Agilent Technologies this week announced that it has received a "significant" patent for its array comparative genomic hybridization technology.
The US Patent and Trademark Office awarded the Santa Clara, Calif.-based firm the patent, No. 8,232,055, on July 31. Entitled "Comparative genomic hybridization assays using immobilized oligonucleotide features and compositions for practicing the same," the patent includes claims for "measuring copy number changes in genomic DNA" and covers both "one-color and two-color assays using oligonucleotide probes and samples with high-sequence complexity, such as human genomic DNA samples," according to Agilent.
Robert Schueren, Agilent's vice president of genomics, told BioArray News this week that the receipt of the patent shows Agilent's "continued commitment and investment in the cytogenetic space."
At the same time, Schueren said it is "difficult to speculate" how Agilent's new IP will impact the market. He said that Agilent has "not yet determined a licensing strategy" for the '055 patent, but is "open to conversations with anyone who needs access to such IP."
Agilent filed its application for the '055 patent in December 2003. The inventors are Laurakay Bruhn, Alicia Scheffer, Michael Barrett, Douglas Amorese, and Stephen Laderman.
According to the patent's abstract, it covers comparative genomic hybridization assays that employ "solid support immobilized oligonucleotide feature elements ... in the form of an array."
In line with the claims of the patent, "first and second nucleic acid populations prepared from genomic templates are contacted with ... distinct oligonucleotide feature elements immobilized on a solid support surface and the binding of the at least first and second populations is then evaluated."
Agilent has sold CGH arrays since 2005, and recently introduced a platform that supports both copy number and SNP detection. The firm is a major supplier of CGH and CGH+SNP arrays to cytogeneticists who use them to identify the causal variants of constitutional abnormalities or to diagnose and make prognoses for different kinds of cancer.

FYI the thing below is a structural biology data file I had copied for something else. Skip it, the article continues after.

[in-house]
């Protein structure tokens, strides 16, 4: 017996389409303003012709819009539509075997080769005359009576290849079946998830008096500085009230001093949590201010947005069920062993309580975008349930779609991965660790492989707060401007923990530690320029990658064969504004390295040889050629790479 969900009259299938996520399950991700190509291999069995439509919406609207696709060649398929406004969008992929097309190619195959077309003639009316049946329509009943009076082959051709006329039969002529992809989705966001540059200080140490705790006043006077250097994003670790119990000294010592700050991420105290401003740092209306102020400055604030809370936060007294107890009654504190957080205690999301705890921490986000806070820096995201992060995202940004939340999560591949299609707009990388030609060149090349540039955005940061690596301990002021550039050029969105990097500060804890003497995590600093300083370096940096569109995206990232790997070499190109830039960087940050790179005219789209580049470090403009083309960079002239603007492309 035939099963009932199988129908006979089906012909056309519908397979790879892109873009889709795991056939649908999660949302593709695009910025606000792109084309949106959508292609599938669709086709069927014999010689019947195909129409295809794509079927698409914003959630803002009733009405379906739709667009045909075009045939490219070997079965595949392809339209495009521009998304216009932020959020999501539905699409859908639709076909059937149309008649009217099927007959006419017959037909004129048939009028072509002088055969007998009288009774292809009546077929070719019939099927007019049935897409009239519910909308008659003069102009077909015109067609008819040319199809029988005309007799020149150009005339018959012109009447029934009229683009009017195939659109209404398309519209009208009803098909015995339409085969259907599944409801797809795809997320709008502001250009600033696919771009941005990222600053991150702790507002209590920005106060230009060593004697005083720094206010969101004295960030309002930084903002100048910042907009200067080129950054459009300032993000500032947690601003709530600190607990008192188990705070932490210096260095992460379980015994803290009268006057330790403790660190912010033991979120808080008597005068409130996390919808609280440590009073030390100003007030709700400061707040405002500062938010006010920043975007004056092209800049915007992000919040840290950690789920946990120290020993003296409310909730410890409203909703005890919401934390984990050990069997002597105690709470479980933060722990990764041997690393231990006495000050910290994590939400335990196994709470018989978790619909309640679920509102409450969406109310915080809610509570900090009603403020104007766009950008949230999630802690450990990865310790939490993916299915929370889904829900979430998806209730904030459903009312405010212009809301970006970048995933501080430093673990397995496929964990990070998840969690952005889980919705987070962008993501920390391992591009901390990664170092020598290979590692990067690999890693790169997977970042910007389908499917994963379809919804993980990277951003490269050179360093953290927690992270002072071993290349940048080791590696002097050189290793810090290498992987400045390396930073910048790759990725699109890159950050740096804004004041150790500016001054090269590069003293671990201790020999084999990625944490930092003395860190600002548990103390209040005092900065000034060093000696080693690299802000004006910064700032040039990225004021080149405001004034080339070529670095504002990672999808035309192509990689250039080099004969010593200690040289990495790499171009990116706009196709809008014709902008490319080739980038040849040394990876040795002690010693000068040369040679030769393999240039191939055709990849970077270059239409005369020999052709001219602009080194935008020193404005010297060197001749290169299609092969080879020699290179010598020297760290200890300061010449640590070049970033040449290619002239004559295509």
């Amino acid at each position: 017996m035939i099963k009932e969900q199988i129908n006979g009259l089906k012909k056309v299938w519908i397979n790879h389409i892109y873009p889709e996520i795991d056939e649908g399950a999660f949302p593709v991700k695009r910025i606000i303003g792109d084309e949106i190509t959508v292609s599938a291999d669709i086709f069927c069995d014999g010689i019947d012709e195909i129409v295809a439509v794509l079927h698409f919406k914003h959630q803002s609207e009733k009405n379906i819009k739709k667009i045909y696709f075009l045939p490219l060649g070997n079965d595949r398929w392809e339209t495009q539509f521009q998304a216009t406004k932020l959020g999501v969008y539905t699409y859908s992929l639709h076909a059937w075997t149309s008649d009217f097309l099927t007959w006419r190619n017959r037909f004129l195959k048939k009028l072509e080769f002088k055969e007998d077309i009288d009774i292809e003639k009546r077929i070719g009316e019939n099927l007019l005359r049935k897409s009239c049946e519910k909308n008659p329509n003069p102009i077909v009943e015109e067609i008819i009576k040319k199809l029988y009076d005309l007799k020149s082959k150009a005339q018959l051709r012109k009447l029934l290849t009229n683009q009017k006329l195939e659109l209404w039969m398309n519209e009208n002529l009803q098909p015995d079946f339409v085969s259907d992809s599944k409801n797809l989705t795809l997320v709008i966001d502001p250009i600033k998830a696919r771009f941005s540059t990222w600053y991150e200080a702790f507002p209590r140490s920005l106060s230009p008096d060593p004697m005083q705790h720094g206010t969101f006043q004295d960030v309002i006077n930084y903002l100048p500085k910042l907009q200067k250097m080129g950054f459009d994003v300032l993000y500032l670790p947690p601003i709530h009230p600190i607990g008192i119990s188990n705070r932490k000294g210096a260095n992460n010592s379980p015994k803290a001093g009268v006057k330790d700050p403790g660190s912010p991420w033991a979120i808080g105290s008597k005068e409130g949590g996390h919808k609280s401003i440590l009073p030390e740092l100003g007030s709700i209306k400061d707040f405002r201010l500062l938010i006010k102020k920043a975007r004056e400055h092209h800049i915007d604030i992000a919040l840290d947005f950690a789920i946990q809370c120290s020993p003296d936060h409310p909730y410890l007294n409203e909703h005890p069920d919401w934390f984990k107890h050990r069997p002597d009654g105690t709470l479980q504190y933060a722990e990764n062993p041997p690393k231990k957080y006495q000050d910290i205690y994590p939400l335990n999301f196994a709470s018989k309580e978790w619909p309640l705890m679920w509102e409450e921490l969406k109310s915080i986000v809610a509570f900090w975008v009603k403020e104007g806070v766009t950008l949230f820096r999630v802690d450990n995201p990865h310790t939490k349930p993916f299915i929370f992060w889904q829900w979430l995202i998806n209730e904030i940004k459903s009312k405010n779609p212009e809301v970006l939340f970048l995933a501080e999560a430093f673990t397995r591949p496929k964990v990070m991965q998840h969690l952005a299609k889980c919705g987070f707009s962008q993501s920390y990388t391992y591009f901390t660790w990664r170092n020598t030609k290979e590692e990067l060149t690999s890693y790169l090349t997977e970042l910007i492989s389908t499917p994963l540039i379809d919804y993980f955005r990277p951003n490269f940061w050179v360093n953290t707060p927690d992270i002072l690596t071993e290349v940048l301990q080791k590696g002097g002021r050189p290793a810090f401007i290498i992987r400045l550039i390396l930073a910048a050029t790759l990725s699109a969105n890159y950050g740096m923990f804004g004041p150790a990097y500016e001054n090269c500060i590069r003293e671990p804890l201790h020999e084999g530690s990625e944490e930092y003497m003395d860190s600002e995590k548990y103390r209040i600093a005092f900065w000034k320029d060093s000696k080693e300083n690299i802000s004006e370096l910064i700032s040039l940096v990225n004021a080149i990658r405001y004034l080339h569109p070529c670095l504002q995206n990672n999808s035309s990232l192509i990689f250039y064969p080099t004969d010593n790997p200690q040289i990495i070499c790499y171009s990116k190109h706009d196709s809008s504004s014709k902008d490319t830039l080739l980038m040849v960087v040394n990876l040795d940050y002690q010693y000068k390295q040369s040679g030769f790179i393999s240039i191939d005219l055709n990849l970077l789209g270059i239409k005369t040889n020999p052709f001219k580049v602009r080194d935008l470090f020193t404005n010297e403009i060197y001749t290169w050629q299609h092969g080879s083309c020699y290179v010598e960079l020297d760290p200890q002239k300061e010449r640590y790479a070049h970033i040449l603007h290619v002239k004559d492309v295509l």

Agilent has a number of competitors serving the same market, including Affymetrix and Illumina. A third rival, Roche NimbleGen, is likely to shutter its operations by year end, following restructuring plans announced earlier this year (BAN 6/12/2012). Following Roche's announcement, an Agilent spokesperson affirmed the company's "commitment to the continued investment and development of our microarray platform" (BAN 6/19/2012).
Each of the remaing large array vendors has its own IP protecting its cytogenetics-focused products. For instance, Affy earlier this year received US Patent No. 8,190,373, "Methods for identifying DNA copy number changes" (BAN 5/29/2012). The patent describes the use of Affy's arrays to "detect copy number changes in cancerous tissue compared to normal tissue" and to "diagnose cancer and other diseases associated with chromosomal anomalies."
Though Agilent has kept its array business out of the courtroom in recent years, the firm seems to be keen on promoting its IP position. Last year it made a similar announcement when it was awarded a US patent for the process used in on-array capture of genomic elements for downstream analysis, including next-generation sequencing. Schueren said at the time that the firm was opening the sequence capture IP to others.
It is unclear whether other firms have obtained a license to that patent since it was issued, but it has not been publicly challenged (BAN 3/15/2011).